Shrubs in Tubs

Shrubs in Tubs
Pieris japonica ‘Katsura’
Stunning mahogany-red new leaves. Sprays of crimson stained flowers in early spring. Plant in lime-free compost. 3ft x 2ft (90cm x 60cm)
By planting up pots and containers with evergreen shrubs, you’ll create longer lasting displays that provide interest all year round.
Many shrubs make wonderful long-term subjects for pots and, unlike seasonal bedding plants they can provide color and interest throughout the year. Although the initial outlay may be more than your usual seasonal selection, in the long term they are better value and far more rewarding. I grow a wide variety of shrubs in pots and use them to bring the garden onto the terrace, driveway and any other paved areas where planting in the ground is not feasible.
They make great focal points, and the wonderful thing about growing in pots is that you can change the planting picture so easily by moving them around, or by grouping them with a pot of bulbs, violas or perhaps a geranium or verbena for summer color.

Shrubs in Tubs
Pittosporum tenuifolium ‘Variegatum’
Dense and bushy with waved, blue-green leaves edged with cream. Good in sun or shade. 4ft x 2ft (1.2m x 60cm)
Growing in pots also enables you to grow those shrubs that you long for, but will not succeed on your soil. For example camellias make wonderful shrubs for pots; you can grow them in this way if you have alkaline soil and cannot grow them in the open ground. I particularly like Camellia ‘Jury’s Yellow’ with its pale outer petals and gorgeous lemon-yellow central ruff.

Colorful foliage

Shrubs in Tubs
Berberis thunbergii f. atropurpurea ‘Admiration’
Orange-red leaves in early spring, turning red, edged gold in summer, flame in late autumn. Bright red berries in winter. Deciduous. 18in x 18in (45cm x 45cm)
As with any planting solution I believe that foliage interest is more important than flowers; it is more enduring and lasts through the seasons. Flower color is easy to add on a temporary basis. If you get the combination of pot and foliage right, the effect can have so much more impact than a plant in an unsuitable container. Fortunately terracotta pots are very forgiving and work well with a wide variety of colors.
However they are perhaps at their best with the warm tones of red leaves and stems. I often use Cornus sanguinea ‘Midwinter fire’ or Acer palmatum ‘Sango-kaku’ in a terracotta pot on the terrace in winter. The latter, known as the coral-bark maple is stunning when the sun catches its red twigs with the warm tones of the clay.

Shrubs in Tubs
Prunus incisa ‘Kojo-no-mai’
Pink buds open to delicate white flowers in early spring. Leaves turn scarlet in autumn. Gives the effect of a bonsai grown in a pot. Deciduous. 3ft x 2ft (90cm x 60cm)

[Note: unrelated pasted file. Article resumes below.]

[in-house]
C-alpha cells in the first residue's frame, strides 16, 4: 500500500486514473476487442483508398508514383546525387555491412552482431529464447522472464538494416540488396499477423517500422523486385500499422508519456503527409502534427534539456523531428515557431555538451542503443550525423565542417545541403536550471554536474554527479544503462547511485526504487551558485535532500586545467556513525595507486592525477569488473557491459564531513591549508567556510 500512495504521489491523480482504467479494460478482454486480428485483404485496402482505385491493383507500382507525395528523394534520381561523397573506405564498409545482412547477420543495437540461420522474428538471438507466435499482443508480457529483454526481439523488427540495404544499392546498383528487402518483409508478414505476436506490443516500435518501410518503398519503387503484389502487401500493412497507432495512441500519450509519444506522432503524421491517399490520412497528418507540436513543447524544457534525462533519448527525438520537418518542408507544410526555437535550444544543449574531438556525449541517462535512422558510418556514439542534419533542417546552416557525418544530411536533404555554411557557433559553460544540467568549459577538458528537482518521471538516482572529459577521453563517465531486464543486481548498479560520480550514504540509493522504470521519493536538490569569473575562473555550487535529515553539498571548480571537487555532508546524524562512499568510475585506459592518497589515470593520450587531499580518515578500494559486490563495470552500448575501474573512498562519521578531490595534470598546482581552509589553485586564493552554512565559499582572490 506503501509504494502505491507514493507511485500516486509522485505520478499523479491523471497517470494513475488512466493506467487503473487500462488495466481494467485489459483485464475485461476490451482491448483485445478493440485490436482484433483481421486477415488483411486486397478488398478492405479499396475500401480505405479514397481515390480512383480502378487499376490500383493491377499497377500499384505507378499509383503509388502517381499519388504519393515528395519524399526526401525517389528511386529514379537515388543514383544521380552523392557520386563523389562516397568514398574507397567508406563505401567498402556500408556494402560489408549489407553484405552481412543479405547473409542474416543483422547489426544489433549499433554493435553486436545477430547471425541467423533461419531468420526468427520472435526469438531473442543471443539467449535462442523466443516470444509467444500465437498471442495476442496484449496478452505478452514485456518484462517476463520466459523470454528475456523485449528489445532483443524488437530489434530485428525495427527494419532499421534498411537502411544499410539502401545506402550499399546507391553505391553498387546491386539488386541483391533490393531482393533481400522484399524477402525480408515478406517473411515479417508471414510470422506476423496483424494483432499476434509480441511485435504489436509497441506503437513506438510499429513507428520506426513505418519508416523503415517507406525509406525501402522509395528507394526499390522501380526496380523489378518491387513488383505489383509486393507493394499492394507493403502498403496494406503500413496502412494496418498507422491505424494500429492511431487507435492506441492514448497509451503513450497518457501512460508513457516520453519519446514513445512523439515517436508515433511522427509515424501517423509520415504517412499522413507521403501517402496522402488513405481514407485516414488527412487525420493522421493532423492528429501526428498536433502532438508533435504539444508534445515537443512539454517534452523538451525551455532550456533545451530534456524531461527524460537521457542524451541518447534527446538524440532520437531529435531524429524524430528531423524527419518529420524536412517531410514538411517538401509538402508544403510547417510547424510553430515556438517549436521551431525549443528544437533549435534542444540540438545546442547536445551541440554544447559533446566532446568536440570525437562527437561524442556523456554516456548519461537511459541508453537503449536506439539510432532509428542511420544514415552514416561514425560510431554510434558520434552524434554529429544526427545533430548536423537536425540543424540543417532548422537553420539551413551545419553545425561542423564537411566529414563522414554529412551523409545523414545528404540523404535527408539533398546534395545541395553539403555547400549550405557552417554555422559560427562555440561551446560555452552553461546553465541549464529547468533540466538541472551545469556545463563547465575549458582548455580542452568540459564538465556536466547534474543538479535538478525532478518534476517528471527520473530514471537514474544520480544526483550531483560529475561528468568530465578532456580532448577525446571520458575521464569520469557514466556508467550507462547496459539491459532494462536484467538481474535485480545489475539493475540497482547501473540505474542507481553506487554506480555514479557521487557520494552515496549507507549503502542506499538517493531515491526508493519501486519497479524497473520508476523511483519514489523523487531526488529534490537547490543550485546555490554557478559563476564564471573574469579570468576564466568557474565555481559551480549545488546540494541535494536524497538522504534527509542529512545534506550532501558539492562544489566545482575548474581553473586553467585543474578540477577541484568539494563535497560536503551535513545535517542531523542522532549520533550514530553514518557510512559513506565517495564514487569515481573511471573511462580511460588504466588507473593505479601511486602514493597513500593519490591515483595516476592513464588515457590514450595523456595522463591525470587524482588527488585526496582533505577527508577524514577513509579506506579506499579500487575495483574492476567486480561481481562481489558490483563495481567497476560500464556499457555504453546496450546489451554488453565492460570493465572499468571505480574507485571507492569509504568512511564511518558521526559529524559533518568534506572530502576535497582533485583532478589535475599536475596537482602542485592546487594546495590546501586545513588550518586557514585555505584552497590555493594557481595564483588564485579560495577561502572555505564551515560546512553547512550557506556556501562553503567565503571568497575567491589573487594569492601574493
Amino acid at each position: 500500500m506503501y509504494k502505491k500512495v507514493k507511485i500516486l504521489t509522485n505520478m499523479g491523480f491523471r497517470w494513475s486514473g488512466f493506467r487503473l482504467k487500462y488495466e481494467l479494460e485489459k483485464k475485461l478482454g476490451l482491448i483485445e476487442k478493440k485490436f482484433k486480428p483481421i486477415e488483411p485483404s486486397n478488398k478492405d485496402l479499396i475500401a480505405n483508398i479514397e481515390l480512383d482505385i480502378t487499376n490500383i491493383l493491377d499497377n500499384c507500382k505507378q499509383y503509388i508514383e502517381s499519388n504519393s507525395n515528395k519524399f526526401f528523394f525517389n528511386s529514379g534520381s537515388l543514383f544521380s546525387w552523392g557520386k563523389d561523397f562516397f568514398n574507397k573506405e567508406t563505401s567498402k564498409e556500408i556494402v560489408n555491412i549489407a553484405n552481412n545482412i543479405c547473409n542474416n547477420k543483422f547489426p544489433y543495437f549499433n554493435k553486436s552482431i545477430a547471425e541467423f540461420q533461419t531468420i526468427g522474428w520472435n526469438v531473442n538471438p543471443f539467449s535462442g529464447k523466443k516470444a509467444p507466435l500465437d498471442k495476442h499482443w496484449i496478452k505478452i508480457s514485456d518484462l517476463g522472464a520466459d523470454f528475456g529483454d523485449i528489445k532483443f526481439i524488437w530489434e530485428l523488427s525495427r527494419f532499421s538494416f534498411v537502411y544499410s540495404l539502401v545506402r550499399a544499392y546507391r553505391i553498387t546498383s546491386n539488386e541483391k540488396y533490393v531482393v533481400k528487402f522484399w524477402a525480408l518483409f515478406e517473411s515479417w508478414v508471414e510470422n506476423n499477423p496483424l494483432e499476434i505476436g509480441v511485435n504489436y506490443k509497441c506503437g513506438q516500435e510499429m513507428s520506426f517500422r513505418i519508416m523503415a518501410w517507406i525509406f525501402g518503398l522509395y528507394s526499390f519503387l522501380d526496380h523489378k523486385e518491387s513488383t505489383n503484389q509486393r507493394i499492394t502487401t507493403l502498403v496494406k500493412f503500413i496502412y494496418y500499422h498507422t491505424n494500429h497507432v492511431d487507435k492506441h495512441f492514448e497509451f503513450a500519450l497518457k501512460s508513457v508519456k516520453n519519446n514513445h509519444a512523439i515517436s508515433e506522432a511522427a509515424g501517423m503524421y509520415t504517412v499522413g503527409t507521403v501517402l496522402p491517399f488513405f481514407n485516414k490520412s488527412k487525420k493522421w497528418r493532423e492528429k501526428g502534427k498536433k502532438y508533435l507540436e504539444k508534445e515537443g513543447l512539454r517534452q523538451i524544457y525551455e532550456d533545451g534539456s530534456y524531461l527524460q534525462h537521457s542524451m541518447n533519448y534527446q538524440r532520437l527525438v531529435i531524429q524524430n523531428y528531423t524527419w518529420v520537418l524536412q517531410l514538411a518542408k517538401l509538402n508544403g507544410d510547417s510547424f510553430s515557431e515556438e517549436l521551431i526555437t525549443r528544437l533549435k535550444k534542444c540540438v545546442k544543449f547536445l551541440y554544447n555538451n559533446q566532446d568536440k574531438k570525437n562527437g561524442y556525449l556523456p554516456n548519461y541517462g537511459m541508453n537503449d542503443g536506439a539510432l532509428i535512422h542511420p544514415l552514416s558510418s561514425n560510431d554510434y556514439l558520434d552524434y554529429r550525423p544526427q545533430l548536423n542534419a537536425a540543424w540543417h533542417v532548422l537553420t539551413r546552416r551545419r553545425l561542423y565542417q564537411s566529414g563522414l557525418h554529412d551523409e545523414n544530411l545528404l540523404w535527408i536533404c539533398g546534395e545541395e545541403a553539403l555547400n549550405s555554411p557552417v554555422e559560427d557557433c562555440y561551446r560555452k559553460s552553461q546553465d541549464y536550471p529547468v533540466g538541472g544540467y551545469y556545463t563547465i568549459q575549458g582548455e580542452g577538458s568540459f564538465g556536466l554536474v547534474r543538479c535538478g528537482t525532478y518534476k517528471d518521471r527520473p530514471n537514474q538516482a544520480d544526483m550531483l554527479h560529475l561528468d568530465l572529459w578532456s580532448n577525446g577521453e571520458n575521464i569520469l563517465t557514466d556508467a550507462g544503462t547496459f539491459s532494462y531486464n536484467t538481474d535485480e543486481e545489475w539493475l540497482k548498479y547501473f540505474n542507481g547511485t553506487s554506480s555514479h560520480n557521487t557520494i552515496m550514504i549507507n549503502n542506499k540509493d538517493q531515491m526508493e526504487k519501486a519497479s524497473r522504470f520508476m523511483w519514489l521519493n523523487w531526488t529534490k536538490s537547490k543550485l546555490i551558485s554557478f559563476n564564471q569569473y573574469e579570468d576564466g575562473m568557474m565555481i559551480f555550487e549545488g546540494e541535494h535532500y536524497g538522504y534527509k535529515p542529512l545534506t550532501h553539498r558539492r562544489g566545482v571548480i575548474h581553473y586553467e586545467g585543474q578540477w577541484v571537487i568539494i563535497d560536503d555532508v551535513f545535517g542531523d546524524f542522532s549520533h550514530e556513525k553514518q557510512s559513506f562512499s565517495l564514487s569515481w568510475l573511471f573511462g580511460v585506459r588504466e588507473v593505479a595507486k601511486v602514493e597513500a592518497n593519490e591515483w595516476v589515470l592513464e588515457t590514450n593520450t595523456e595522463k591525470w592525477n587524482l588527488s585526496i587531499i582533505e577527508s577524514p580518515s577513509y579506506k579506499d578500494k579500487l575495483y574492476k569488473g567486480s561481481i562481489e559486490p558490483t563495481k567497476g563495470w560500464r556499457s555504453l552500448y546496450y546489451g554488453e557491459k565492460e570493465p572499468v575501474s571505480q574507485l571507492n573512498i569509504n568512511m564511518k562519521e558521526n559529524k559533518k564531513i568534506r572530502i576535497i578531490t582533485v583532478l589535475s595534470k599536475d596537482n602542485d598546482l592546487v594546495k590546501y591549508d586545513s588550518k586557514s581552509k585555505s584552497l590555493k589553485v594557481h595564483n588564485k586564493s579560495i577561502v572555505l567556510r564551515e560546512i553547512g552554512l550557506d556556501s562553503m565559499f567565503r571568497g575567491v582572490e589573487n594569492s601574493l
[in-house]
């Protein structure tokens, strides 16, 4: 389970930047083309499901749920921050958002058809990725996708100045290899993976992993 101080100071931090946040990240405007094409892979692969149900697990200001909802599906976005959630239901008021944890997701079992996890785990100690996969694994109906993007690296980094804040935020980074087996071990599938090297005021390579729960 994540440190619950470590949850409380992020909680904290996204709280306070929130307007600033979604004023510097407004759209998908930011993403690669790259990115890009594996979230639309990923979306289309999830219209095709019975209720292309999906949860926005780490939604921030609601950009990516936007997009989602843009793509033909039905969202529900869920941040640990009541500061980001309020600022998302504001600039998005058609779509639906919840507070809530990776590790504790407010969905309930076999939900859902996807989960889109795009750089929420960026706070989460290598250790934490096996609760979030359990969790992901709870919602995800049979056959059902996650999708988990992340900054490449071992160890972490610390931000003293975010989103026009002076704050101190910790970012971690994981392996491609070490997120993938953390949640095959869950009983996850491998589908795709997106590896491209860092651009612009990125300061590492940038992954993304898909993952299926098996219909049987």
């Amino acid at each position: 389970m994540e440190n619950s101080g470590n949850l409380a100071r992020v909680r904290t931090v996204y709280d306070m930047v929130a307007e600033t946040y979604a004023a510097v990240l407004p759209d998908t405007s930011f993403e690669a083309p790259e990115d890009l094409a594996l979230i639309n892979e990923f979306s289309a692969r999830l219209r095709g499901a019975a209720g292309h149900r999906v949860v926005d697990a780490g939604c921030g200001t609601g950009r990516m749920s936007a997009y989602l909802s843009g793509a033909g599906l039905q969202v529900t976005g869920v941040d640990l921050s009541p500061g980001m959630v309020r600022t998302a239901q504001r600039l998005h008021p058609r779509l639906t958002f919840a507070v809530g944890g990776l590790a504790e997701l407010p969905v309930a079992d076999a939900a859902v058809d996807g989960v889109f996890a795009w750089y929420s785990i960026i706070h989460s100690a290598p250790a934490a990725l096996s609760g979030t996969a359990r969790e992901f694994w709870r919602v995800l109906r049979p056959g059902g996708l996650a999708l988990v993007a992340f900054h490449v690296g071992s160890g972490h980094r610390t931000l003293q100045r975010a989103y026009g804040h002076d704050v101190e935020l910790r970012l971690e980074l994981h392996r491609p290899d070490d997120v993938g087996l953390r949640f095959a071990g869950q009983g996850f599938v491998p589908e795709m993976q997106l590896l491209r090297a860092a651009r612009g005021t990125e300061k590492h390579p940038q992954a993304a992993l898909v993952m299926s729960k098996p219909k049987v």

Glazed ceramic pots are widely available and are a great way of adding color to your garden. They offer wonderful opportunities to get creative with your planting. Imagine the shimmering silver leaves and white trumpet flowers of Convolvulus cneorum with a blue or black glazed pot, for example.

Shrubs in Tubs
Fatsia japonica
Large, dark green leaves and striking white flowerheads in winter. Great for a tropical effect in shade. ‘Variegata’ has leaves tipped with creamy white. 4ft x 3ft (1.2m x 90cm)
6.    Euonymus japonicas ‘Green Rocket
Long-term success
When it comes to planting up your container, I recommend that you choose a pot that the shrub is going to be happy in for a few years. If you use the right compost and feed and water regularly, a shrub can be happy in the same pot for five to ten years, or even longer.
The secret of success is to choose nice, big, good quality pots at the outset. I promise you, they always look a lot bigger at the garden center than they will when you get them home.

Shrubs in Tubs
Euonymus japonicas ‘Green Rocket’
Upright stems packed with rounded dark green shining leaves. Striking and architectural. Ideal for small, modern shady gardens. 3ft x 1ft (90cm x 30cm)
The sizes of plants quoted here are approximate in five years. Eventual size can be larger but can be restricted by pruning or trimming; growing in containers normally restricts the size anyway. All are evergreen unless stated otherwise. 
Shrubs in Tubs
Acer palmatum ‘Shaina’
Compact Japanese maple with narrow fingered red leaves on dark purple stems. Dense, leafy and compact and more weather resistant than other acers. Deciduous. 4ft x 3ft (1.2m x 90cm)
Shrubs in Tubs
Buxus sempervirens ‘Elegantissima’
Variegated box with creamedged small, deep green leaves. Excellent in shade. 2ft x 2ft (60cm x 60cm)

Shrubs in Tubs
Leucothoe Scarletta ‘Zeblid’
Emerging leaves are dark purple, turning green as they mature, then finally turn bronze and wine-red in winter. Plant in lime-free compost. 18ins x 18ins (45cm x 45cm)

Shrubs in Tubs
Skimmia x confuse ‘Kew Green’
Green flower buds in winter open to large clusters of lily-of-thevalley scented flowers in spring. 2ft 6ins x 2ft 6ins (75cm x 75cm)

It’s a shore thing

shore thing